Let’s imagine a different scenario, let’s reimagine LSU as an outstanding academic institution. For that matter, let’s imagine how we would change all higher education outcomes the state?
Clearly nothing will happen until we have courageous, visionary leadership in the governor’s office. OK, that is a pie in the sky, but if it came about how would it manifest itself?
That governor would dump the whole Board of Regents and all the other higher education management boards, then either appoint fearless, non-political people committed to exceptional education results or better yet, merge all into one. With the help of a pro-results legislature (I am not sure that could ever exist either) we would restructure the entire system of traditional four-year higher education. For this purpose, I am not referring to the community colleges or the vo-tech schools.
In place of the cobbled together system that we endure I propose as I have done many times a three-tier strategy. LSU would be the true flagship, maintaining above average admission standards, high academic standards, and vigorous rigor as its metrics. Then we would designate five graduate level institutions, one each in the four corners of the state and one in the middle. These would have incrementally lower standards than LSU, but still offer post-grad degree paths. Finally, we would designate the rest of the schools as regional institutions, with lower standards and lower expectations. This process would assume the consolidation or closing of redundant institutions (for instance in the Northeast corner of the state, an area losing population, we have three post-graduate level institutions within a few dozens of miles of each other).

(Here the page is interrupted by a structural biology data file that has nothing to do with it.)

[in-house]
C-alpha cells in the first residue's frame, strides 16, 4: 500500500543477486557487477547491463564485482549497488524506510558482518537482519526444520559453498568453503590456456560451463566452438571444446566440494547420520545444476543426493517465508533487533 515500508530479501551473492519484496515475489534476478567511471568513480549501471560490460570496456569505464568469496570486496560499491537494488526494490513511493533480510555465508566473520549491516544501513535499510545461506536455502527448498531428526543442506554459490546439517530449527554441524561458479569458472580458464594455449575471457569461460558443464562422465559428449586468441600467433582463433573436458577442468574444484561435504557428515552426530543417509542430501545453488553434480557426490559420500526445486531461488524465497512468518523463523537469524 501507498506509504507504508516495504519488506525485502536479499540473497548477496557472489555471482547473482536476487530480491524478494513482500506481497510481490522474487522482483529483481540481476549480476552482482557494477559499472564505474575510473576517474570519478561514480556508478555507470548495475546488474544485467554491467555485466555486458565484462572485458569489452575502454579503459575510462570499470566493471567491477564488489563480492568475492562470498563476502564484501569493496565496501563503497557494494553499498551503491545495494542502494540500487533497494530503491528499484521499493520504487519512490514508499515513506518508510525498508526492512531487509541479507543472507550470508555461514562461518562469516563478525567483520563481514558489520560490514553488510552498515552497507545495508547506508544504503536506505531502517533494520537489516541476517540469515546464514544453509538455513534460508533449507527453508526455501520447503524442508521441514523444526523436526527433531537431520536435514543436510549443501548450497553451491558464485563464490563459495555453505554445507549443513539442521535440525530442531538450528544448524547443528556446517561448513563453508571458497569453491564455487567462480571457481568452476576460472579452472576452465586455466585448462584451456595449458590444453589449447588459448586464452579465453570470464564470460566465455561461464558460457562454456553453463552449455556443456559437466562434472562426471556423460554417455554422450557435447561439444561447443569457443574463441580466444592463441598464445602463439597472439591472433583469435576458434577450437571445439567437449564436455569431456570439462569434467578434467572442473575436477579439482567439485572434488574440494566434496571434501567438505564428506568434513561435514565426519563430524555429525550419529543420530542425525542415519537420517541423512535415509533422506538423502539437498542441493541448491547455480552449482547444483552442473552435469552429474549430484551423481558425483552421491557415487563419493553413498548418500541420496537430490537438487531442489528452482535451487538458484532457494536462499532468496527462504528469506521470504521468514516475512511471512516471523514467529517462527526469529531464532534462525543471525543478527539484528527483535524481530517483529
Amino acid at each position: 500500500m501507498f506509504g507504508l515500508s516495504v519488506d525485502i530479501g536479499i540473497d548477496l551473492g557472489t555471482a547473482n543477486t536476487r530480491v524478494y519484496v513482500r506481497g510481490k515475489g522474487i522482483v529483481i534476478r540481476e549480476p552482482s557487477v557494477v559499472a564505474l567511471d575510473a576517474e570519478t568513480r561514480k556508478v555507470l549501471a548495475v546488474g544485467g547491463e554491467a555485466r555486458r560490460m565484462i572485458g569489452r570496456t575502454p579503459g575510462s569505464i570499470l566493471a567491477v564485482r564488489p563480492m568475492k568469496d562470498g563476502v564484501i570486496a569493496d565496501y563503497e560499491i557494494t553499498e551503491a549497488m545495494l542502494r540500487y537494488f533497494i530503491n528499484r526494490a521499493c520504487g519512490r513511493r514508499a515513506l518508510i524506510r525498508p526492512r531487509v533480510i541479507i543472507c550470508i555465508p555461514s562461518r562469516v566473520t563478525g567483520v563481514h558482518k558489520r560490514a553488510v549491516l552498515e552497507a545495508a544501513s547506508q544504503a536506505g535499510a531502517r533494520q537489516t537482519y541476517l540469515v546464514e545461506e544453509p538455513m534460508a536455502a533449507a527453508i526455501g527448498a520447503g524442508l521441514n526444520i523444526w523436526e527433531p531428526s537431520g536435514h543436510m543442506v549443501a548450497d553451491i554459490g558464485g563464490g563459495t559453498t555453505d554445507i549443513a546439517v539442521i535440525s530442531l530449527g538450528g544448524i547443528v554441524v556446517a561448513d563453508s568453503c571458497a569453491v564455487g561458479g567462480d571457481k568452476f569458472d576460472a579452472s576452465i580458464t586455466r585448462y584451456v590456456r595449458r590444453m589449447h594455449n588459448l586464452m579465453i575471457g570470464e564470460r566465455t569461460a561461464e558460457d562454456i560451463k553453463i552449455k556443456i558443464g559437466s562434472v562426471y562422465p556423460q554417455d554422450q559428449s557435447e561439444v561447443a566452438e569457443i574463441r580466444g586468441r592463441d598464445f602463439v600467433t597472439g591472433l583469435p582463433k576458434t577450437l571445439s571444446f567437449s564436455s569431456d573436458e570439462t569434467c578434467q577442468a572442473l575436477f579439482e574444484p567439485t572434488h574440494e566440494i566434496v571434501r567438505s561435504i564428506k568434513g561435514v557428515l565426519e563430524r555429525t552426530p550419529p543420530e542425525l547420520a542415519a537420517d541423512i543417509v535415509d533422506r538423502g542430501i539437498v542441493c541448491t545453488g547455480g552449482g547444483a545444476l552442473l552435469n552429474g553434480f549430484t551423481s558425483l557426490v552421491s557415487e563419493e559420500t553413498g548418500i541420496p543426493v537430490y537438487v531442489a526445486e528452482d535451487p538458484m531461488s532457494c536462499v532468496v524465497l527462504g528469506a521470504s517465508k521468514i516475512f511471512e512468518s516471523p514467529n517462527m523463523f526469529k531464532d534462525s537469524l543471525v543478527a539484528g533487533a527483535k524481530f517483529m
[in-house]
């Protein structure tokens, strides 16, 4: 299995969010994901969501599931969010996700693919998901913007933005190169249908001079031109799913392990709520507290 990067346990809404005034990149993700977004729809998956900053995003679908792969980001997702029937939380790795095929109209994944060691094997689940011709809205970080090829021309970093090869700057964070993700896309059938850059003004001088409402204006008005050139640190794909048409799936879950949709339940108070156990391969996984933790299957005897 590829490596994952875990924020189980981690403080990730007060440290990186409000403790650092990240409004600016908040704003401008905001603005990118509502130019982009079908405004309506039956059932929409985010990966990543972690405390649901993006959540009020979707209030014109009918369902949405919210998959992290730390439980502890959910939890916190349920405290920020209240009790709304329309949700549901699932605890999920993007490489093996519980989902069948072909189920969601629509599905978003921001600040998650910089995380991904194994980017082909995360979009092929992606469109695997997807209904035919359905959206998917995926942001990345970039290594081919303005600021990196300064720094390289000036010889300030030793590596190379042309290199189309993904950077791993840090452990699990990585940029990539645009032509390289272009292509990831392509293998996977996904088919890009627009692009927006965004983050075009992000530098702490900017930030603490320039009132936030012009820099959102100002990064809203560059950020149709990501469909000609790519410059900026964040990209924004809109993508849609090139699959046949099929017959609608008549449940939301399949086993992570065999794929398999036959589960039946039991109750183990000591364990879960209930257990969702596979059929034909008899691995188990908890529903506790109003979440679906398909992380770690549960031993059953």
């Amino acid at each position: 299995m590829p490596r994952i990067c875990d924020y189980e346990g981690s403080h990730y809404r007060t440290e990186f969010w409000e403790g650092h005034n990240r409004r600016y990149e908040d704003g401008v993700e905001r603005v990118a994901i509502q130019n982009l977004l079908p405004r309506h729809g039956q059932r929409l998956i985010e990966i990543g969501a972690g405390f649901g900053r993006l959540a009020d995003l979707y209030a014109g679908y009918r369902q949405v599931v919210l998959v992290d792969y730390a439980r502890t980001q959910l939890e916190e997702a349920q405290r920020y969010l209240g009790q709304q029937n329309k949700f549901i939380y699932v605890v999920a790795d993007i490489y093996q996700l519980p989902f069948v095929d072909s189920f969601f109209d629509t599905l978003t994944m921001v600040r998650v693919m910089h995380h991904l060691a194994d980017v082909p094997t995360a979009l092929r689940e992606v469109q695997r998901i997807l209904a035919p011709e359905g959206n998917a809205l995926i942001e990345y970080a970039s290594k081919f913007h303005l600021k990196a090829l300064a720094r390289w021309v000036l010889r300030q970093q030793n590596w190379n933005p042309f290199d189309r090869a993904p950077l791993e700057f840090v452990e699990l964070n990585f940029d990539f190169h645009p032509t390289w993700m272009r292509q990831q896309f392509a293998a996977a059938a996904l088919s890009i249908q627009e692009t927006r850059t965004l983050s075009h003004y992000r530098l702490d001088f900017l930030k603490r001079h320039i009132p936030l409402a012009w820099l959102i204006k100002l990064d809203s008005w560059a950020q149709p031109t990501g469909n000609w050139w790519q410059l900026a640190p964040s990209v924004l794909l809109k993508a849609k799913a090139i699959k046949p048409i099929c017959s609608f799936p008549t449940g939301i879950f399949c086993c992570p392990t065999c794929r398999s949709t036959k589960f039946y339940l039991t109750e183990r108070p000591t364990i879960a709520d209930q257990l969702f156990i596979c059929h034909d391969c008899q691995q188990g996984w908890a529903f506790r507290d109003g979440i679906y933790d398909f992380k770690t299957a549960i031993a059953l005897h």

With such a strategy we would focus our resources proportionate to tier ranking and to some extent student population, not in proportion to political strength. Resources would then be tempered by a system of accountability and outcome metrics. As a last imperative we would direct the institution Boards or Board to abandon the wasting Woke policies and concentrate on one thing, high level success in academic outcomes. This new way of thinking would concentrate our efforts on academic results based on ability and commitment, not on politically popular definitions. It would focus spending in accordance with a real plan and not through political expediency.